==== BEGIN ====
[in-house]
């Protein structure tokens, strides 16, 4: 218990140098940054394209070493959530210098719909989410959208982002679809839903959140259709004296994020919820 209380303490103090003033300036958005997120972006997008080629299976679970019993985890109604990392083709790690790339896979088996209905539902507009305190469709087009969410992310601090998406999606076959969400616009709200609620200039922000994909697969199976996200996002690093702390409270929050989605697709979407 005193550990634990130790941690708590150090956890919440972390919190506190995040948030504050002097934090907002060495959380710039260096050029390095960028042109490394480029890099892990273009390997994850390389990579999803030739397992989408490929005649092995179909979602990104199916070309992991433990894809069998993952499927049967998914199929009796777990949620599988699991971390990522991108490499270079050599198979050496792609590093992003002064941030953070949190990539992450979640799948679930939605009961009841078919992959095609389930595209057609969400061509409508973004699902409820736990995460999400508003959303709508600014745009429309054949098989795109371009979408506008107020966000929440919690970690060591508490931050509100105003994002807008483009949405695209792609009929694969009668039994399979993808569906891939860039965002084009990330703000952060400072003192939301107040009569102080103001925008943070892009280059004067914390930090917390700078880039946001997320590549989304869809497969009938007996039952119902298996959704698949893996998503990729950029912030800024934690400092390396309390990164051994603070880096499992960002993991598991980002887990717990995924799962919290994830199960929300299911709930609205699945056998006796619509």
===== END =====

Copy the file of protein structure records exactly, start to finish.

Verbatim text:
[in-house]
């Protein structure tokens, strides 16, 4: 218990140098940054394209070493959530210098719909989410959208982002679809839903959140259709004296994020919820 209380303490103090003033300036958005997120972006997008080629299976679970019993985890109604990392083709790690790339896979088996209905539902507009305190469709087009969410992310601090998406999606076959969400616009709200609620200039922000994909697969199976996200996002690093702390409270929050989605697709979407 005193550990634990130790941690708590150090956890919440972390919190506190995040948030504050002097934090907002060495959380710039260096050029390095960028042109490394480029890099892990273009390997994850390389990579999803030739397992989408490929005649092995179909979602990104199916070309992991433990894809069998993952499927049967998914199929009796777990949620599988699991971390990522991108490499270079050599198979050496792609590093992003002064941030953070949190990539992450979640799948679930939605009961009841078919992959095609389930595209057609969400061509409508973004699902409820736990995460999400508003959303709508600014745009429309054949098989795109371009979408506008107020966000929440919690970690060591508490931050509100105003994002807008483009949405695209792609009929694969009668039994399979993808569906891939860039965002084009990330703000952060400072003192939301107040009569102080103001925008943070892009280059004067914390930090917390700078880039946001997320590549989304869809497969009938007996039952119902298996959704698949893996998503990729950029912030800024934690400092390396309390990164051994603070880096499992960002993991598991980002887990717990995924799962919290994830199960929300299911709930609205699945056998006796619509």